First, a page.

If health care professionals are on one side, and patients and consumers are on the other, Slimmer Leven 2020 is somewhere in between. The co-operation looks forward to Dutch Technology Week, where they start the conversation with both parties in order to keep on innovating healthcare.
E52 publishes a series of articles in preparation for the Dutch Technology Week (23-29 May). This is the third part. Here the earlier parts.
Slimmer Leven 2020 is on quest for smarter healthcare, whether its through technological innovation or by igniting collaborations. An example of this is the SkinVision app. Upon joining the Slimmer Leven network they had around 100 users, by now the number of users is somewhere around 1000. Helping to create Centrale 24, where the IT-departments of different health care organisations are brought together, is another example.
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Accepting new technology in healthcare is a must, not just a luxury, if we want to maintain the availabillity and quality of our healhtcare.
Slimmer Leven wants to use Dutch Technology Week (23th to 28th of May) to ignite a conversation with professonials as well ass consumers and patients. This could happen at the network event, where health care is discussed on an andministrative level, with talks about ecosystems and innovation hotspot. But also at the eHealth-informationpoints, scattered throughout the city. where consumers and designers meet to talk about new technology.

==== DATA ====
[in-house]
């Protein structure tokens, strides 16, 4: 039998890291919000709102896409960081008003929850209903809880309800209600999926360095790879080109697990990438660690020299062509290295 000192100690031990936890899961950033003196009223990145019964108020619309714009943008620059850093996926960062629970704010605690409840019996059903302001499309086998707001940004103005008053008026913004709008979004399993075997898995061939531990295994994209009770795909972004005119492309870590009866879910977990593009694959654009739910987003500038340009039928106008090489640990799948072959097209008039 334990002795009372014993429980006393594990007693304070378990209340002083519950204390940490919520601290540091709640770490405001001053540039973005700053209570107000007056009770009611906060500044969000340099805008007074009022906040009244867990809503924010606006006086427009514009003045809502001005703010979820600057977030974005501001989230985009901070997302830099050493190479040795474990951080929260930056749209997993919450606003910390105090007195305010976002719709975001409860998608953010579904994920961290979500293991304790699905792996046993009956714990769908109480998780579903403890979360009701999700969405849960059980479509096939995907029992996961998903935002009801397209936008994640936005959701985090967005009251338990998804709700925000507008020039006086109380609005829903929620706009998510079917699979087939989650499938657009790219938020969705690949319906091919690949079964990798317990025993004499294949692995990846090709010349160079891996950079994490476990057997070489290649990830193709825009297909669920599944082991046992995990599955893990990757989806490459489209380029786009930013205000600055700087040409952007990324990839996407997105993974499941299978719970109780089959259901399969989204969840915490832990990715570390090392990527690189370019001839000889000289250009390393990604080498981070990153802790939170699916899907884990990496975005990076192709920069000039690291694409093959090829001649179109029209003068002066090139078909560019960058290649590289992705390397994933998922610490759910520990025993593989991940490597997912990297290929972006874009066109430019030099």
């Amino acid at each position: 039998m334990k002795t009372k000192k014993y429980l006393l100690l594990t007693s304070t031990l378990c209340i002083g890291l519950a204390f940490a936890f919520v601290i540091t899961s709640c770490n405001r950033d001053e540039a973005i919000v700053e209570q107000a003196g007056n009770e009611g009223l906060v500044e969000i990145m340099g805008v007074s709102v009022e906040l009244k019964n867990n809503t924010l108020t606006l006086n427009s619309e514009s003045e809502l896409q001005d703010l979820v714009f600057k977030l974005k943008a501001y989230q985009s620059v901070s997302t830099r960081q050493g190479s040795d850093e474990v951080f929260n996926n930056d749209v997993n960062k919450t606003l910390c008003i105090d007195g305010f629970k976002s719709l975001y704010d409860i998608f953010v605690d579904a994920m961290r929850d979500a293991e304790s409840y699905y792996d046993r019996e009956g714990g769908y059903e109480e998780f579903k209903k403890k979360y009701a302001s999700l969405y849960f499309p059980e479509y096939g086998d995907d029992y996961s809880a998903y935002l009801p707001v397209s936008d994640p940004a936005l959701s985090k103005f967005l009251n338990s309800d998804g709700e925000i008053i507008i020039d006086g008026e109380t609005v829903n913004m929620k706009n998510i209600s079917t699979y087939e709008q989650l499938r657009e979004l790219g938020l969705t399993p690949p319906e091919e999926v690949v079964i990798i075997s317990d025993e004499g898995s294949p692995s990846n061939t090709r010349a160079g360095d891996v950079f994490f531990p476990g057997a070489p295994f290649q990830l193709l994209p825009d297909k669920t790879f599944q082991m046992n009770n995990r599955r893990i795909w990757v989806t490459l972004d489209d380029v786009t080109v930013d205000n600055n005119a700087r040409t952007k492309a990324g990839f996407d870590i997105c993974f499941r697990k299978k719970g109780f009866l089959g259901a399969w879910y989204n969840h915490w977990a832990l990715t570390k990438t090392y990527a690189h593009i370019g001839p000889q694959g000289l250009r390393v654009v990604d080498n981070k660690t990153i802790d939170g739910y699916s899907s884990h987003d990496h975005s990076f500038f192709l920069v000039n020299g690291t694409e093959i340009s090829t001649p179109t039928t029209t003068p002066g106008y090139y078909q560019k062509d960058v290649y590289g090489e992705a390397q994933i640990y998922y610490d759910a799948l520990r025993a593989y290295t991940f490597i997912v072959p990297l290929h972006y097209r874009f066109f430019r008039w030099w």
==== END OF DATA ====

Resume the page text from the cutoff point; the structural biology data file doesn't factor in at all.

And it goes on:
“Both are important to us”, says Slimmer Leven-CEO Peter Portheine. “Although expierence taught us to carefully choose the words we use. There’s just no use in speaking in terms such as the Double-Helix Transformer Programme Health Ecosystem, jargon the average Brabander wouldn’t understand.”
Health care seems to be a tricky sector to innovate. “Among other reasons, this is because one patient often deals with multiple organisations”, Portheine says. An example: a diabetic deals with a general practicioner, a nurse that visits him/her at home and a specialist in the hospital.
“That situation could be slimmed down if it would be organized in a smarter way”, Portheine says. This however, could lead to a loss of income for any of the parties involved. “If treatment that usually would be done in a hospital could be integrated with the practice of the General Practicioner, this could lead to a loss of income fo the hospital, this probably won’t motivate them to help us making progress in innovating the branch.”
Consumers also seem a bit reluctant to the idea of innovating healthcare. Data that’s left behind when using medical apps is something they are worried about. “Most people don’t know this, but they already leave a lot of data when using standard running apps for example. I always say: ‘For every free app you use, there’s about 70 parties that benefit from it.’ However, the moment an app is made by a government or it has anything to do with healthcare, people freak out. We can’t be careful enough in explaining that their data is safe.”
Portheine: “Because innovating healthcare is important. There’s a fast increase of need in healthcare and the cost that come with it. Therefore, accepting new technology in healthcare is a must, not just a luxury, if we want to maintain the availabillity and quality of our healhtcare. Dutch Design Week gives us a change at getting across that message.”
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